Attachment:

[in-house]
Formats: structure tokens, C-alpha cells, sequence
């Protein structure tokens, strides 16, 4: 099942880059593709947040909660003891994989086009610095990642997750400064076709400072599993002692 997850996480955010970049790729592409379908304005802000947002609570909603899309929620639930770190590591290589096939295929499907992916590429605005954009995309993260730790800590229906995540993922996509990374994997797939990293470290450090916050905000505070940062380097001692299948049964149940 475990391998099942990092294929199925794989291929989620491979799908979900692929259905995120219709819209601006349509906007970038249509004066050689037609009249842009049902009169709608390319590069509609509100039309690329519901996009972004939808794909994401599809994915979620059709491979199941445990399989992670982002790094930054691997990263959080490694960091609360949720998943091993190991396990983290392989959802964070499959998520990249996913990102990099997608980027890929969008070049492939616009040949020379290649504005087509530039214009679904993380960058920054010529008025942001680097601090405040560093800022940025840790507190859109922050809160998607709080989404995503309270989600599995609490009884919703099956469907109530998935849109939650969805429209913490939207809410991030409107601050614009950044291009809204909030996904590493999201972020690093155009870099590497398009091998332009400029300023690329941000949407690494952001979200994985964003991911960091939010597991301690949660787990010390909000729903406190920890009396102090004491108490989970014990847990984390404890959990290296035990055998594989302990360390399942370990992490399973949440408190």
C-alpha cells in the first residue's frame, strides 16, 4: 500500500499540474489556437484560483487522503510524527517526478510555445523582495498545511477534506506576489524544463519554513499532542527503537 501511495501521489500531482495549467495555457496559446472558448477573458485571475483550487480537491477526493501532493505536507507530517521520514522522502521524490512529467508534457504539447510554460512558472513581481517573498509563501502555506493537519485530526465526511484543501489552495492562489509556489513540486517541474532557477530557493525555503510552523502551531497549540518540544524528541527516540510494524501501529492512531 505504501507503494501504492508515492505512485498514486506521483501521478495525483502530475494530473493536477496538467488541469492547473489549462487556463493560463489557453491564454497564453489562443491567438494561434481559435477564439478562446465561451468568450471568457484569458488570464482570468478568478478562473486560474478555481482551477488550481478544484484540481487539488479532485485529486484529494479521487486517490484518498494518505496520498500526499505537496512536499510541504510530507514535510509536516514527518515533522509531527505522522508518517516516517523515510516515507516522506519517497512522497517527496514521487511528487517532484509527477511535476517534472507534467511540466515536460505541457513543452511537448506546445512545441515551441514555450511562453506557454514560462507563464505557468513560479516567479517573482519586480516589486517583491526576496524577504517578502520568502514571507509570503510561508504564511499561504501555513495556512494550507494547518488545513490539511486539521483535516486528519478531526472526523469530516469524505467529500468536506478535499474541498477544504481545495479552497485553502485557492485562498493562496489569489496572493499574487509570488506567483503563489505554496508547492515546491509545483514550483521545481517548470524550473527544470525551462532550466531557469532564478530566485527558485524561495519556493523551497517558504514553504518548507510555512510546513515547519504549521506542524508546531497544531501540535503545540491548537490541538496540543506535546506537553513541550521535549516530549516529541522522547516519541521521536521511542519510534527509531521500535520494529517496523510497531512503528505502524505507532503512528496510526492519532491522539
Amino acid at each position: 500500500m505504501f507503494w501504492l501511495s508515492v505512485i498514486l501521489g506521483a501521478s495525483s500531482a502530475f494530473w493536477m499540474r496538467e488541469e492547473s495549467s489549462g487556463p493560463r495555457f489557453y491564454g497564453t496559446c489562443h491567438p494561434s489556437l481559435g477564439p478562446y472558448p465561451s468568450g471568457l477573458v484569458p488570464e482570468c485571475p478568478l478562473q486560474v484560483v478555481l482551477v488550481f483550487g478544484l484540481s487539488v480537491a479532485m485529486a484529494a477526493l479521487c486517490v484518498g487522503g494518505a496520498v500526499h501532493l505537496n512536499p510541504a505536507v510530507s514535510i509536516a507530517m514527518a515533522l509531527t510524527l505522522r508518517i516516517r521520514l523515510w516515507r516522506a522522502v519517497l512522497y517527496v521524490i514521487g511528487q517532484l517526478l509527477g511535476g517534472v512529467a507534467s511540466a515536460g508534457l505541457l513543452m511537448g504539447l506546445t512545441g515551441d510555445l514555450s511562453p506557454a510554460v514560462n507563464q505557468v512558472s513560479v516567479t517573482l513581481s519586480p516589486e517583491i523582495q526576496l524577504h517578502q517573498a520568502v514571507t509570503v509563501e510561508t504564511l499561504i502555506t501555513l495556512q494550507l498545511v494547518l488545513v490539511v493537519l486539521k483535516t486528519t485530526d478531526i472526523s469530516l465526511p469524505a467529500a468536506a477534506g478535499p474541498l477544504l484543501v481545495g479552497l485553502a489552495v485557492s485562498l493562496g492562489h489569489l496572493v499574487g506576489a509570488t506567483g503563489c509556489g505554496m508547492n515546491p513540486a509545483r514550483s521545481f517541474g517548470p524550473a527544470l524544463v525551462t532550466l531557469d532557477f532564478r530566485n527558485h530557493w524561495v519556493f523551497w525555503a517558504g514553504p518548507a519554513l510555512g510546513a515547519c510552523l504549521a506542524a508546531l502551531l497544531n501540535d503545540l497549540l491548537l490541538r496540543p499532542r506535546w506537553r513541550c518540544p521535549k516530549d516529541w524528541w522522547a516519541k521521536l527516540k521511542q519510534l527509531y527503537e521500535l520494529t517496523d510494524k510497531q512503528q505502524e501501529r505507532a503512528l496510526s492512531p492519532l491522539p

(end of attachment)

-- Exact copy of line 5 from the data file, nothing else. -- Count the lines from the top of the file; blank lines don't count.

Amino acid at each position: 500500500m505504501f507503494w501504492l501511495s508515492v505512485i498514486l501521489g506521483a501521478s495525483s500531482a502530475f494530473w493536477m499540474r496538467e488541469e492547473s495549467s489549462g487556463p493560463r495555457f489557453y491564454g497564453t496559446c489562443h491567438p494561434s489556437l481559435g477564439p478562446y472558448p465561451s468568450g471568457l477573458v484569458p488570464e482570468c485571475p478568478l478562473q486560474v484560483v478555481l482551477v488550481f483550487g478544484l484540481s487539488v480537491a479532485m485529486a484529494a477526493l479521487c486517490v484518498g487522503g494518505a496520498v500526499h501532493l505537496n512536499p510541504a505536507v510530507s514535510i509536516a507530517m514527518a515533522l509531527t510524527l505522522r508518517i516516517r521520514l523515510w516515507r516522506a522522502v519517497l512522497y517527496v521524490i514521487g511528487q517532484l517526478l509527477g511535476g517534472v512529467a507534467s511540466a515536460g508534457l505541457l513543452m511537448g504539447l506546445t512545441g515551441d510555445l514555450s511562453p506557454a510554460v514560462n507563464q505557468v512558472s513560479v516567479t517573482l513581481s519586480p516589486e517583491i523582495q526576496l524577504h517578502q517573498a520568502v514571507t509570503v509563501e510561508t504564511l499561504i502555506t501555513l495556512q494550507l498545511v494547518l488545513v490539511v493537519l486539521k483535516t486528519t485530526d478531526i472526523s469530516l465526511p469524505a467529500a468536506a477534506g478535499p474541498l477544504l484543501v481545495g479552497l485553502a489552495v485557492s485562498l493562496g492562489h489569489l496572493v499574487g506576489a509570488t506567483g503563489c509556489g505554496m508547492n515546491p513540486a509545483r514550483s521545481f517541474g517548470p524550473a527544470l524544463v525551462t532550466l531557469d532557477f532564478r530566485n527558485h530557493w524561495v519556493f523551497w525555503a517558504g514553504p518548507a519554513l510555512g510546513a515547519c510552523l504549521a506542524a508546531l502551531l497544531n501540535d503545540l497549540l491548537l490541538r496540543p499532542r506535546w506537553r513541550c518540544p521535549k516530549d516529541w524528541w522522547a516519541k521521536l527516540k521511542q519510534l527509531y527503537e521500535l520494529t517496523d510494524k510497531q512503528q505502524e501501529r505507532a503512528l496510526s492512531p492519532l491522539p